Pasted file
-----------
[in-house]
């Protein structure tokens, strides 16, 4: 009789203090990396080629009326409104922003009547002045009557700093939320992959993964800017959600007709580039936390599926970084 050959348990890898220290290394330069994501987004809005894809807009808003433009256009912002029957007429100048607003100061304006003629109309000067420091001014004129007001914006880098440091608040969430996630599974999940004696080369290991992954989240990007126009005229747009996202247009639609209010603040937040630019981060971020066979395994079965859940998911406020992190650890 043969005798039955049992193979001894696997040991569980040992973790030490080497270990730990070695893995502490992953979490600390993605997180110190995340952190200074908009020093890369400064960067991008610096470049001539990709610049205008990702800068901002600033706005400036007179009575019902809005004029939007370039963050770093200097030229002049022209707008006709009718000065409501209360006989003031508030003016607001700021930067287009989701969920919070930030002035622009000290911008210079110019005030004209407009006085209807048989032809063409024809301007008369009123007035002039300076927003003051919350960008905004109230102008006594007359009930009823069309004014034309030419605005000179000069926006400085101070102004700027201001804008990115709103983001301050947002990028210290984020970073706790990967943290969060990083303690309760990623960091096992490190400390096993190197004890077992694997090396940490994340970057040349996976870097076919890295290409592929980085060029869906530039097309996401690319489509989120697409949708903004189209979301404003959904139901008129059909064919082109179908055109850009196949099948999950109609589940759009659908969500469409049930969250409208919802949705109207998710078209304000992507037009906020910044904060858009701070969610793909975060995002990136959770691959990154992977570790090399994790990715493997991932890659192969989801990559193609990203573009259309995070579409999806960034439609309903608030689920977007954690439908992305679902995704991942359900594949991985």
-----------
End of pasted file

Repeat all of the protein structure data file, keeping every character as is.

[in-house]
């Protein structure tokens, strides 16, 4: 009789203090990396080629009326409104922003009547002045009557700093939320992959993964800017959600007709580039936390599926970084 050959348990890898220290290394330069994501987004809005894809807009808003433009256009912002029957007429100048607003100061304006003629109309000067420091001014004129007001914006880098440091608040969430996630599974999940004696080369290991992954989240990007126009005229747009996202247009639609209010603040937040630019981060971020066979395994079965859940998911406020992190650890 043969005798039955049992193979001894696997040991569980040992973790030490080497270990730990070695893995502490992953979490600390993605997180110190995340952190200074908009020093890369400064960067991008610096470049001539990709610049205008990702800068901002600033706005400036007179009575019902809005004029939007370039963050770093200097030229002049022209707008006709009718000065409501209360006989003031508030003016607001700021930067287009989701969920919070930030002035622009000290911008210079110019005030004209407009006085209807048989032809063409024809301007008369009123007035002039300076927003003051919350960008905004109230102008006594007359009930009823069309004014034309030419605005000179000069926006400085101070102004700027201001804008990115709103983001301050947002990028210290984020970073706790990967943290969060990083303690309760990623960091096992490190400390096993190197004890077992694997090396940490994340970057040349996976870097076919890295290409592929980085060029869906530039097309996401690319489509989120697409949708903004189209979301404003959904139901008129059909064919082109179908055109850009196949099948999950109609589940759009659908969500469409049930969250409208919802949705109207998710078209304000992507037009906020910044904060858009701070969610793909975060995002990136959770691959990154992977570790090399994790990715493997991932890659192969989801990559193609990203573009259309995070579409999806960034439609309903608030689920977007954690439908992305679902995704991942359900594949991985």